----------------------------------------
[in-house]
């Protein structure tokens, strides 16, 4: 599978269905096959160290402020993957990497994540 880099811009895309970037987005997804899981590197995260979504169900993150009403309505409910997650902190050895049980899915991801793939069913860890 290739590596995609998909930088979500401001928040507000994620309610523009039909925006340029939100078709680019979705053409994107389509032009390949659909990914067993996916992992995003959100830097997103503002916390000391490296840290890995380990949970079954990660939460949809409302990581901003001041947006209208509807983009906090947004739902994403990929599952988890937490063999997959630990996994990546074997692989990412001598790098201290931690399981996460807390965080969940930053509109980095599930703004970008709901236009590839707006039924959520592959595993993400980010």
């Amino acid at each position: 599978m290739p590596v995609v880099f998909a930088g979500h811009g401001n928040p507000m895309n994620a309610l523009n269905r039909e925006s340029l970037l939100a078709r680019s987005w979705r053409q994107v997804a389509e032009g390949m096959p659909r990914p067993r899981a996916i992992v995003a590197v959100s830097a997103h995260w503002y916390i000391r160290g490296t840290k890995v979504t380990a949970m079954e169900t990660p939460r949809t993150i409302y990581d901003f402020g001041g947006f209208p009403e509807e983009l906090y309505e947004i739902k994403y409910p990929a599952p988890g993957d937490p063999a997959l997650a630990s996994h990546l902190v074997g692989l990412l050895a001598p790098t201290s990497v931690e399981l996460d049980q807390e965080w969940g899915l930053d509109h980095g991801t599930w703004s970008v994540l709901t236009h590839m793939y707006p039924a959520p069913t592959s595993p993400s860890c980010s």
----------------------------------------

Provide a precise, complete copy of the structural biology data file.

[in-house]
């Protein structure tokens, strides 16, 4: 599978269905096959160290402020993957990497994540 880099811009895309970037987005997804899981590197995260979504169900993150009403309505409910997650902190050895049980899915991801793939069913860890 290739590596995609998909930088979500401001928040507000994620309610523009039909925006340029939100078709680019979705053409994107389509032009390949659909990914067993996916992992995003959100830097997103503002916390000391490296840290890995380990949970079954990660939460949809409302990581901003001041947006209208509807983009906090947004739902994403990929599952988890937490063999997959630990996994990546074997692989990412001598790098201290931690399981996460807390965080969940930053509109980095599930703004970008709901236009590839707006039924959520592959595993993400980010």
């Amino acid at each position: 599978m290739p590596v995609v880099f998909a930088g979500h811009g401001n928040p507000m895309n994620a309610l523009n269905r039909e925006s340029l970037l939100a078709r680019s987005w979705r053409q994107v997804a389509e032009g390949m096959p659909r990914p067993r899981a996916i992992v995003a590197v959100s830097a997103h995260w503002y916390i000391r160290g490296t840290k890995v979504t380990a949970m079954e169900t990660p939460r949809t993150i409302y990581d901003f402020g001041g947006f209208p009403e509807e983009l906090y309505e947004i739902k994403y409910p990929a599952p988890g993957d937490p063999a997959l997650a630990s996994h990546l902190v074997g692989l990412l050895a001598p790098t201290s990497v931690e399981l996460d049980q807390e965080w969940g899915l930053d509109h980095g991801t599930w703004s970008v994540l709901t236009h590839m793939y707006p039924a959520p069913t592959s595993p993400s860890c980010s």